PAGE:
Accordingly, we are responsible for cleaning up any mess that we make. It is also true that we have to clean up the messes that our forefathers made. This is the actuality of shortsighted Mineral Extraction. Previous generations may have gotten some benefit, while we got none, and yet we now have to clean-up the resultant mess. Challenge accepted!

There is the familiar mantra in eco-tourism: “Leave nothing but footprints and take nothing but memories”. This was not the default ethos in the past, resulting in today’s scarred-and-scotched terrain. That was the “lemons” that we were given. Creating tourist attractions and “cool” sites is the “lemonade” that we can now make and enjoy.

This strategy of fostering new World Heritage Sites on reclaimed mines or a re-configured mineral pits is transforming. Yes, we can! This strategy has succeeded elsewhere – think Poland – and it could happen in our regional homeland as well. Instead of just having the costs of doing business, we could have the profit from eco-tourism at our WHS locations. We only needed this role model as a guide and roadmap.

We urge all Caribbean stakeholders to lean-in to this roadmap. We have looked, listened, learned, and lend-a-hand for this issue. Now we are ready to lead. Success from this roadmap is conceivable, believable and achievable. We can proceed carefully and cautiously with Mineral Extraction while we make our homeland better places to live, work and play. 🙂

About the Book
The book Go Lean…Caribbean serves as a roadmap for the introduction and implementation of the technocratic Caribbean Union Trade Federation (CU), for the elevation of Caribbean society – for all member-states. This CU/Go Lean roadmap has these 3 prime directives:

  • Optimization of the economic engines in order to grow the regional economy to $800 Billion & create 2.2 million new jobs.
  • Establishment of a security apparatus to ensure public safety and protect the resultant economic engines.
  • Improve Caribbean governance to support these engines, including a separation-of-powers between the member-states and CU federal agencies.

The Go Lean book provides 370-pages of turn-by-turn instructions on “how” to adopt new community ethos, plus the strategies, tactics, implementations and advocacies to execute so as to reboot, reform and transform the societal engines of Caribbean society.

Download the free e-Book of Go Lean … Caribbean – now!

Who We Are
The movement behind the Go Lean book – a non-partisan, apolitical, religiously-neutral Community Development Foundation chartered for the purpose of empowering and re-booting economic engines – stresses that reforming and transforming the Caribbean societal engines must be a regional pursuit. This was an early motivation for the roadmap, as pronounced in the opening Declaration of Interdependence (Pages 11 – 12):

x. Whereas we are surrounded and allied to nations of larger proportions in land mass, populations, and treasuries, elements in their societies may have ill-intent in their pursuits, at the expense of the safety and security of our citizens. We must therefore appoint “new guards” to ensure our public safety and threats against our society …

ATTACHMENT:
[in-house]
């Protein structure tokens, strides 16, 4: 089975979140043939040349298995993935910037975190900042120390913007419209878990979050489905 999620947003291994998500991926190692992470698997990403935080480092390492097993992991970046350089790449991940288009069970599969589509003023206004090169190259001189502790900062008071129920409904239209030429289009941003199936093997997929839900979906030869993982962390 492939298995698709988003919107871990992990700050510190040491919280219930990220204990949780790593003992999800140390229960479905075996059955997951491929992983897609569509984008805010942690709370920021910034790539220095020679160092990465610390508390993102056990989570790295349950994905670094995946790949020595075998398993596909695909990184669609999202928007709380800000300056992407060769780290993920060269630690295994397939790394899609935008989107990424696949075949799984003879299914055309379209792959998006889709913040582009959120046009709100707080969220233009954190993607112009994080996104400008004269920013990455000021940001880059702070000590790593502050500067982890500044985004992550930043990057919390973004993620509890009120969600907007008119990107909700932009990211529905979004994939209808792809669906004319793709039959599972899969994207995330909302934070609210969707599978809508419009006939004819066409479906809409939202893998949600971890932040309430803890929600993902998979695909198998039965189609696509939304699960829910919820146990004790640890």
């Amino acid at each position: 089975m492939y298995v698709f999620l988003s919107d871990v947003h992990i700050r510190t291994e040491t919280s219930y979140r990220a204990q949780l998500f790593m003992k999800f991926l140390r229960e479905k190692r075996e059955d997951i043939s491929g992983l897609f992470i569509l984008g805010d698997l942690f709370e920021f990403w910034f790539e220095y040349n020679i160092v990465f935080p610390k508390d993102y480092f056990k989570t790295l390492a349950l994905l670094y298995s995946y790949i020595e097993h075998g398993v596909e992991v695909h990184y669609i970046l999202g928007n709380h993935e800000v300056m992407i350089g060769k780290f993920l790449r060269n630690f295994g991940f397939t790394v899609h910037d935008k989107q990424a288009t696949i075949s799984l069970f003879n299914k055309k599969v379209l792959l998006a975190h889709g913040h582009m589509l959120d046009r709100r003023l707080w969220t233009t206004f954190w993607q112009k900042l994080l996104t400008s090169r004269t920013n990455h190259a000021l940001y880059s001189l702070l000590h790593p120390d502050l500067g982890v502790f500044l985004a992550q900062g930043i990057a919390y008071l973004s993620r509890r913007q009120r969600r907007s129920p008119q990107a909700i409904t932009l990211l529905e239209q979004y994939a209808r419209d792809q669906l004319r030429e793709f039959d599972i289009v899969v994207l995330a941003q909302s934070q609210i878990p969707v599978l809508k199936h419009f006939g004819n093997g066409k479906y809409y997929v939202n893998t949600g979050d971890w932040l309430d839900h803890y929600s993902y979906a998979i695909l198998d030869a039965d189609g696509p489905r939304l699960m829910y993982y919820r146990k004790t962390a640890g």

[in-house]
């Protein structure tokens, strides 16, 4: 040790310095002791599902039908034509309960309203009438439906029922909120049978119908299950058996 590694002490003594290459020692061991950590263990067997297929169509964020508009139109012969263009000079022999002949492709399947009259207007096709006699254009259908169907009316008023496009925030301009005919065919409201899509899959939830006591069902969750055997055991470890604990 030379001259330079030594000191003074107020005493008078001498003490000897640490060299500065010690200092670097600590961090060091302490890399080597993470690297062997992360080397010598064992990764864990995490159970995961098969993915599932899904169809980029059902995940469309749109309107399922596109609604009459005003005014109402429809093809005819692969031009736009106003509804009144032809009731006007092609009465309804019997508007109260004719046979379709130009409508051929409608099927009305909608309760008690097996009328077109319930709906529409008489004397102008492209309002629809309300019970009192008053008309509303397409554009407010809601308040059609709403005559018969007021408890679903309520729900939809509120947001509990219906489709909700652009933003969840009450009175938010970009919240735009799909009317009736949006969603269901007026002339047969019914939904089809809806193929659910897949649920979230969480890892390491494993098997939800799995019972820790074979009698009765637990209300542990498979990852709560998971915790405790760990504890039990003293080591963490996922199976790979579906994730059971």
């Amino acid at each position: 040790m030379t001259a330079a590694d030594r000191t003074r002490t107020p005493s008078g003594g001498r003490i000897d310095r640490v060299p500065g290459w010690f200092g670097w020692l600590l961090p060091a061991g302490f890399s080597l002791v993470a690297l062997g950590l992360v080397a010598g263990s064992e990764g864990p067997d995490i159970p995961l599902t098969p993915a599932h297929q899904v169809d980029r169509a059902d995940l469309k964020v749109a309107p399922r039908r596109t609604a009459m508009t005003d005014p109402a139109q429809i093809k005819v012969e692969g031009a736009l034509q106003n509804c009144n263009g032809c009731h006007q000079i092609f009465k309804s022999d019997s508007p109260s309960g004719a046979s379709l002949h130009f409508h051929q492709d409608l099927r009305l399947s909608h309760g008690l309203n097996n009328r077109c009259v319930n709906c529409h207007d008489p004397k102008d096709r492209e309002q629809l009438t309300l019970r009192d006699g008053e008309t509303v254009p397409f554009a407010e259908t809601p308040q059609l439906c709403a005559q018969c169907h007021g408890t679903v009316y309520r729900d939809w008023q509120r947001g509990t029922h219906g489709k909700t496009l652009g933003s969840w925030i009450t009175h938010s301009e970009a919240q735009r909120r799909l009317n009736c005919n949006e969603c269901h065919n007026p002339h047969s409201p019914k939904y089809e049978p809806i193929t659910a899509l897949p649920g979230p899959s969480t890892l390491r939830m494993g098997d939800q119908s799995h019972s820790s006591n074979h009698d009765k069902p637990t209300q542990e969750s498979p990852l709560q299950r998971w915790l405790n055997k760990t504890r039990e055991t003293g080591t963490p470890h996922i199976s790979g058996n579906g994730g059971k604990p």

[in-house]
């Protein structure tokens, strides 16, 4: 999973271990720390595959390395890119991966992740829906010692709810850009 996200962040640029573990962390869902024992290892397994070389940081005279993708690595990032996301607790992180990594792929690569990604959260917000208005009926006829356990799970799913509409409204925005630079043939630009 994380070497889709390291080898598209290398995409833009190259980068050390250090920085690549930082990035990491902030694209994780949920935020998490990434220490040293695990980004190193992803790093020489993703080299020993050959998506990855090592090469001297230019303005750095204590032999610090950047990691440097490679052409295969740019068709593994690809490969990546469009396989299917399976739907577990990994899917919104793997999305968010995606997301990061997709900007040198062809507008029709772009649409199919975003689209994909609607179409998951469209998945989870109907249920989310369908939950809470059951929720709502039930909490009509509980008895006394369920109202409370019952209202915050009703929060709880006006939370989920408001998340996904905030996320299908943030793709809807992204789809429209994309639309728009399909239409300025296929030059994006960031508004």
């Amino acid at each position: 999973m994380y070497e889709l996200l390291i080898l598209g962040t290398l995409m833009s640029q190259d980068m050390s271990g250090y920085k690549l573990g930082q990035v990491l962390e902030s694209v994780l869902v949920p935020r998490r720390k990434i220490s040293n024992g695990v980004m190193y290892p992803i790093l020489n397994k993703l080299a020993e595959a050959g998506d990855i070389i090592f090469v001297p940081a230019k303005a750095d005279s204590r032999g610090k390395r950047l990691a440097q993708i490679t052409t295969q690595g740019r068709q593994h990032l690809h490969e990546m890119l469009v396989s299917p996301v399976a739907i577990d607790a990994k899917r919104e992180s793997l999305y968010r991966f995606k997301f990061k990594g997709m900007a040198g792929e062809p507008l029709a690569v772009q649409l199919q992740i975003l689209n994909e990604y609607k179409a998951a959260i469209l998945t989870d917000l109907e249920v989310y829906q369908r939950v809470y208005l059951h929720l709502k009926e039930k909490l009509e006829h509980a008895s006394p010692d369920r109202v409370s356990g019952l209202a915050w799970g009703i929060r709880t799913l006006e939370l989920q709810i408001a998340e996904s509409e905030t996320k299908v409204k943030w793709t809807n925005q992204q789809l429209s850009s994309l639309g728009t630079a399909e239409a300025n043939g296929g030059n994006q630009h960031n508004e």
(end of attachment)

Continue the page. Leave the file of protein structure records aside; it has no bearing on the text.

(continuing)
xi. Whereas all men are entitled to the benefits of good governance in a free society, “new guards” must be enacted to dissuade the emergence of incompetence, corruption, nepotism and cronyism at the peril of the people’s best interest. The Federation must guarantee the executions of a social contract between government and the governed.

xii. Whereas the legacy in recent times in individual states may be that of ineffectual governance with no redress to higher authority, the accidence of this Federation will ensure accountability and escalation of human and civil rights of the people for good governance, justice assurances, due process and the rule of law. …

xvi. Whereas security of our homeland is inextricably linked to prosperity of the homeland, the economic and security interest of the region needs to be aligned under the same governance. Since economic crimes … can imperil the functioning of the wheels of commerce for all the citizenry, the accedence of this Federation must equip the security apparatus with the tools and techniques for predictive and proactive interdictions.

Sign the petition to lean-in for this roadmap for the Caribbean Union Trade Federation.


Appendix VIDEO – In the footsteps of Goethe and Chopin – the Tourist route – https://youtu.be/YoQXxgfreH4

Wieliczka Salt Mine

Posted Nov 21, 2017 –
Kopernik, Chopin, Goethe, Bush, Baden-Powell – and many more. Wieliczka Salt Mine is a tourist attraction for at least 600 years. Brine lakes, mejestic wooden casings, chapels, monuments carved in salt. Wieliczka dazzles, suprises, falls in memory. Visiting the Tourist route is not only the beautiful views but also a solid lesson about geology, mining techniques, and history. There are also many adittional attractions like 5D cinema, restaurant, palyground and many more.